The FBI, using data provided by the Anchorage Police Department, recorded increases in murder, forcible rape, robbery, aggravated assault, burglary, motor-vehicle theft, and larceny and theft.

Overall, reports of violent crime rose 3.8 percent, while reports of property crimes -- like thefts and burglaries -- rose 11.5 percent. Reported arsons declined, from 126 in 2011 to 97 in 2012.

The statistics, released last month, represent only the crimes people tell police about. Some number go unreported, and experts caution against drawing too strong a conclusion from a year-to-year change...

Nathaniel Herz

The Alaska Supreme Court has agreed to expedite Anchorage's appeal on the contentious case involving the city's new labor relations law.

The city's public sector unions have pushed for the expedited schedule because it could allow resolution of the case in time to hold a referendum on the law at the municipal election scheduled for April of 2014.

The Supreme Court granted the request Tuesday after a joint request from the unions and the city's attorneys, who agreed to the quicker schedule.

The unions are trying to repeal the labor relations law -- which restricts rights of certain unions to strike, and limits raises, among many other provisions -- through a referendum...

Nathaniel Herz

The Anchorage Assembly task force that's been taking testimony on the city's public hearing policies is holding its last meeting Tuesday night at which citizens can weigh in on the task force's own recommendations.

The task force, led by former Assembly member Jane Angvik and composed of 10 other residents, was convened after a controversy stemming from the Assembly's decision to shut off public testimony on a labor relations law last March.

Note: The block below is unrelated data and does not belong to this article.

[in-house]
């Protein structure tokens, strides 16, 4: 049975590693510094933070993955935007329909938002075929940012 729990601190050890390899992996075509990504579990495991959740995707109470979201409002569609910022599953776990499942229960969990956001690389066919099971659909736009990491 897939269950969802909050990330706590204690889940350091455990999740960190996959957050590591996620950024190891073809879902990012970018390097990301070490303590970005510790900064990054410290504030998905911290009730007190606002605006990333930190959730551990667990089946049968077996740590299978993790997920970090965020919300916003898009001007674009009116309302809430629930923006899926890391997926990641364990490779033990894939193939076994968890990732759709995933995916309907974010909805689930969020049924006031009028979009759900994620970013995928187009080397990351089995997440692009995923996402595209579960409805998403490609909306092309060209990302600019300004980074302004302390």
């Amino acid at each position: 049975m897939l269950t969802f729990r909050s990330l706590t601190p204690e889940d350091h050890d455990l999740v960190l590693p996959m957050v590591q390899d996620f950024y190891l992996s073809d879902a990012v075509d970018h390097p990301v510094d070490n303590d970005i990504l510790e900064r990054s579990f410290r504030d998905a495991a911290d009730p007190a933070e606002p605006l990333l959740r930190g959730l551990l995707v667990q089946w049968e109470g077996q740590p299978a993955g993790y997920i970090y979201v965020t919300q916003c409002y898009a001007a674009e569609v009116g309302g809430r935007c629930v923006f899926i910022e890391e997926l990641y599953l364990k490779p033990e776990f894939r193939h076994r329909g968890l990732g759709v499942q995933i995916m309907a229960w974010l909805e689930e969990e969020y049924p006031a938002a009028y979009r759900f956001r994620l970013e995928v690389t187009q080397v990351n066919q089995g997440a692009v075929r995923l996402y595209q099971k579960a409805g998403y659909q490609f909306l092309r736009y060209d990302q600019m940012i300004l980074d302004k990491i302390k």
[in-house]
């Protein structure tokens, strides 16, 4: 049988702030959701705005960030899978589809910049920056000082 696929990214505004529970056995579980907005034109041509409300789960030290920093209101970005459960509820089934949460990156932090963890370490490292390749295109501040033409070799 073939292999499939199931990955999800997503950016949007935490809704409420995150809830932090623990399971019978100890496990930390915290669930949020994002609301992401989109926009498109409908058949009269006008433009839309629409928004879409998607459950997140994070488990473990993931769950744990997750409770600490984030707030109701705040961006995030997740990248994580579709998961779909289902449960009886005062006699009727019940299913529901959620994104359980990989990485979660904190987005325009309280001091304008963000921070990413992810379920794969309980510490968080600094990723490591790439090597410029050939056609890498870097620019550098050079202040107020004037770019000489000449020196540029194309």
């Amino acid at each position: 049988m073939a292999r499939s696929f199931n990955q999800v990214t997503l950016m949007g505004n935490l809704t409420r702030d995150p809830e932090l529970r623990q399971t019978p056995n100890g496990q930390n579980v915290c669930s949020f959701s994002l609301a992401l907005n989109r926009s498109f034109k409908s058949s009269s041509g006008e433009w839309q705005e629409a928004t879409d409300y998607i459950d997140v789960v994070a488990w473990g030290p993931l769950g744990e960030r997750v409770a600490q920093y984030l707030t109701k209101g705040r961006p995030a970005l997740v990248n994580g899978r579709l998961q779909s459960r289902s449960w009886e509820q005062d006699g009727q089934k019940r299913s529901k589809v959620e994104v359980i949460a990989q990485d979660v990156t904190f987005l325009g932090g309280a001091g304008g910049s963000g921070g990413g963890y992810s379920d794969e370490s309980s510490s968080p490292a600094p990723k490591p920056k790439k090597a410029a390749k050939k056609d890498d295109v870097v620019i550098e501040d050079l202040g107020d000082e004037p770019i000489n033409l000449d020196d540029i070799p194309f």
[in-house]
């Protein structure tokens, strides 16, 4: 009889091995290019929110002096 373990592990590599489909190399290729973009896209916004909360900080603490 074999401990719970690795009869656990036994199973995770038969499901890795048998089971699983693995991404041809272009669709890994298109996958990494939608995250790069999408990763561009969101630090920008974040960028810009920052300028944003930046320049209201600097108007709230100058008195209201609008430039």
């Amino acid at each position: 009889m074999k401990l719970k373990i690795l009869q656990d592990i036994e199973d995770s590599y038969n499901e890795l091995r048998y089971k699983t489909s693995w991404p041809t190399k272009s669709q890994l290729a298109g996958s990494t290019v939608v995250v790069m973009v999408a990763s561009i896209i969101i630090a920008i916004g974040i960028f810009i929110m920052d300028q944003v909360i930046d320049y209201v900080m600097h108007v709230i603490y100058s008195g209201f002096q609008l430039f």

The task force in late September released a set of draft recommendations to improve the hearing process.

The recommendations include improving the public notice and information that the Assembly provides about hearings, and about new ordinances it will consider...

Nathaniel Herz

A case involving a hotly contested piece of Cook Inlet-facing property in Anchorage went to trial in Superior Court on Monday, with a decision expected after a judge hears arguments over decades-old deeds and the intent of a real estate developer and historic Alaska figure named Marvin "Muktuk" Marston.

The two-week trial pits the city against a group of property owners led by Matt Fink, a son of former Mayor Tom Fink, in a dispute that's been unfolding for the last six years.

The contested land, in the Turnagain neighborhood next to Lyn Ary Park, is less than three acres, said Bob Owens, the city attorney working on the case...

Nathaniel Herz

The Anchorage Police Department is anticipating a staffing shortfall next year, which could lead to delays in its responses to low-priority 911 calls, downsizing of specialized units like detectives and traffic enforcement, and steeper overtime costs, according to Chief Mark Mew.

Mew stressed that the department had not determined exactly which approach it would take, or that all would be necessary.

"But those are the logical possibilities," he said.

A small recruiting class and dozens of officers leaving the department this year mean that the number of sworn officers in 2014 will likely hover between 335 and 350, Mew said -- below his target of 375...

Nathaniel Herz